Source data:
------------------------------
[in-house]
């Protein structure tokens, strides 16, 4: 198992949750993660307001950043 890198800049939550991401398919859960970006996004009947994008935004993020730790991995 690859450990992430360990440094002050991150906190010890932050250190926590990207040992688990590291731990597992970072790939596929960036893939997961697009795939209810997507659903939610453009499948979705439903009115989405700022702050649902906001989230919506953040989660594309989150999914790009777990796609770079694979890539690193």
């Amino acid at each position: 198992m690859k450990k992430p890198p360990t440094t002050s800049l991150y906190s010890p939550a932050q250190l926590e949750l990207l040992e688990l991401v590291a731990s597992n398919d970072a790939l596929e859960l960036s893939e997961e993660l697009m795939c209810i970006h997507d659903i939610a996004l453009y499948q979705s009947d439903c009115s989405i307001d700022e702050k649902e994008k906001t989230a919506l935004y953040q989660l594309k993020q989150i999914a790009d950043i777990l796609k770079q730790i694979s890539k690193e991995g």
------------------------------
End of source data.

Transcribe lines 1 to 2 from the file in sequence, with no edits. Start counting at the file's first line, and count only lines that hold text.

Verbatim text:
[in-house]
């Protein structure tokens, strides 16, 4: 198992949750993660307001950043 890198800049939550991401398919859960970006996004009947994008935004993020730790991995 690859450990992430360990440094002050991150906190010890932050250190926590990207040992688990590291731990597992970072790939596929960036893939997961697009795939209810997507659903939610453009499948979705439903009115989405700022702050649902906001989230919506953040989660594309989150999914790009777990796609770079694979890539690193």